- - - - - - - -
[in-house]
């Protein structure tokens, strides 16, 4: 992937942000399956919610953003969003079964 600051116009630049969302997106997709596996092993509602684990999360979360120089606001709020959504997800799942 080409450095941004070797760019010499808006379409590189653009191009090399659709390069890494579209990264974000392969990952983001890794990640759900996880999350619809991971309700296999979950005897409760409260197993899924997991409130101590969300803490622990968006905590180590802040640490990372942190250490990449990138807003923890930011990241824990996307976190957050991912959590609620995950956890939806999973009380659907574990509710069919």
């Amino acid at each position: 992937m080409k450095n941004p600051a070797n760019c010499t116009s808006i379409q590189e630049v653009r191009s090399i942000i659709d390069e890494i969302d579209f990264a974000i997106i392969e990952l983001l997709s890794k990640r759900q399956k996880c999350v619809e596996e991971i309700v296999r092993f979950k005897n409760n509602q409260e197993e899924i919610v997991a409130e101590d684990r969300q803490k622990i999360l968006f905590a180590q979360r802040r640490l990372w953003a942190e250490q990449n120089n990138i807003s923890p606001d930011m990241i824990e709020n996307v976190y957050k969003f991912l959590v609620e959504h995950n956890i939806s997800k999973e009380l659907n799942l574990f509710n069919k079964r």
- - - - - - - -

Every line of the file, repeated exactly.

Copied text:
[in-house]
């Protein structure tokens, strides 16, 4: 992937942000399956919610953003969003079964 600051116009630049969302997106997709596996092993509602684990999360979360120089606001709020959504997800799942 080409450095941004070797760019010499808006379409590189653009191009090399659709390069890494579209990264974000392969990952983001890794990640759900996880999350619809991971309700296999979950005897409760409260197993899924997991409130101590969300803490622990968006905590180590802040640490990372942190250490990449990138807003923890930011990241824990996307976190957050991912959590609620995950956890939806999973009380659907574990509710069919």
């Amino acid at each position: 992937m080409k450095n941004p600051a070797n760019c010499t116009s808006i379409q590189e630049v653009r191009s090399i942000i659709d390069e890494i969302d579209f990264a974000i997106i392969e990952l983001l997709s890794k990640r759900q399956k996880c999350v619809e596996e991971i309700v296999r092993f979950k005897n409760n509602q409260e197993e899924i919610v997991a409130e101590d684990r969300q803490k622990i999360l968006f905590a180590q979360r802040r640490l990372w953003a942190e250490q990449n120089n990138i807003s923890p606001d930011m990241i824990e709020n996307v976190y957050k969003f991912l959590v609620e959504h995950n956890i939806s997800k999973e009380l659907n799942l574990f509710n069919k079964r």